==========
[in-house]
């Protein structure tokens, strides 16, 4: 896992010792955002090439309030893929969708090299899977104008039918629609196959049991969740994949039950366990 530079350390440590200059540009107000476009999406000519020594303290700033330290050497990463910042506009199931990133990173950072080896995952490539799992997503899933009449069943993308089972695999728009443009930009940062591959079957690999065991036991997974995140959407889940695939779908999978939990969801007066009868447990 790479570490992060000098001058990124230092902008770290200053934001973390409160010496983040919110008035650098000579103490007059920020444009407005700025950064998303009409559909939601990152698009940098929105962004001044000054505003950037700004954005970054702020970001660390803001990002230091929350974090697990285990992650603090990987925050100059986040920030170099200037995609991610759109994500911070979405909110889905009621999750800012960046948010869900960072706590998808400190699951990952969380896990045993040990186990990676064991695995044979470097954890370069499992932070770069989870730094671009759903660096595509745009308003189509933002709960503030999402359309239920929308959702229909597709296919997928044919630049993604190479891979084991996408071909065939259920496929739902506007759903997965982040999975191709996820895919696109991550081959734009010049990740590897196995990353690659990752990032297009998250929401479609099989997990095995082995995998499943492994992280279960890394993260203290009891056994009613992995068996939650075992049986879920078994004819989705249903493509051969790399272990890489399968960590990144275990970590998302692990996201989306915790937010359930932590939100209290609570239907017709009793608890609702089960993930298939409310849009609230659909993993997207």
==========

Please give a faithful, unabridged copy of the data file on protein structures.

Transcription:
[in-house]
């Protein structure tokens, strides 16, 4: 896992010792955002090439309030893929969708090299899977104008039918629609196959049991969740994949039950366990 530079350390440590200059540009107000476009999406000519020594303290700033330290050497990463910042506009199931990133990173950072080896995952490539799992997503899933009449069943993308089972695999728009443009930009940062591959079957690999065991036991997974995140959407889940695939779908999978939990969801007066009868447990 790479570490992060000098001058990124230092902008770290200053934001973390409160010496983040919110008035650098000579103490007059920020444009407005700025950064998303009409559909939601990152698009940098929105962004001044000054505003950037700004954005970054702020970001660390803001990002230091929350974090697990285990992650603090990987925050100059986040920030170099200037995609991610759109994500911070979405909110889905009621999750800012960046948010869900960072706590998808400190699951990952969380896990045993040990186990990676064991695995044979470097954890370069499992932070770069989870730094671009759903660096595509745009308003189509933002709960503030999402359309239920929308959702229909597709296919997928044919630049993604190479891979084991996408071909065939259920496929739902506007759903997965982040999975191709996820895919696109991550081959734009010049990740590897196995990353690659990752990032297009998250929401479609099989997990095995082995995998499943492994992280279960890394993260203290009891056994009613992995068996939650075992049986879920078994004819989705249903493509051969790399272990890489399968960590990144275990970590998302692990996201989306915790937010359930932590939100209290609570239907017709009793608890609702089960993930298939409310849009609230659909993993997207």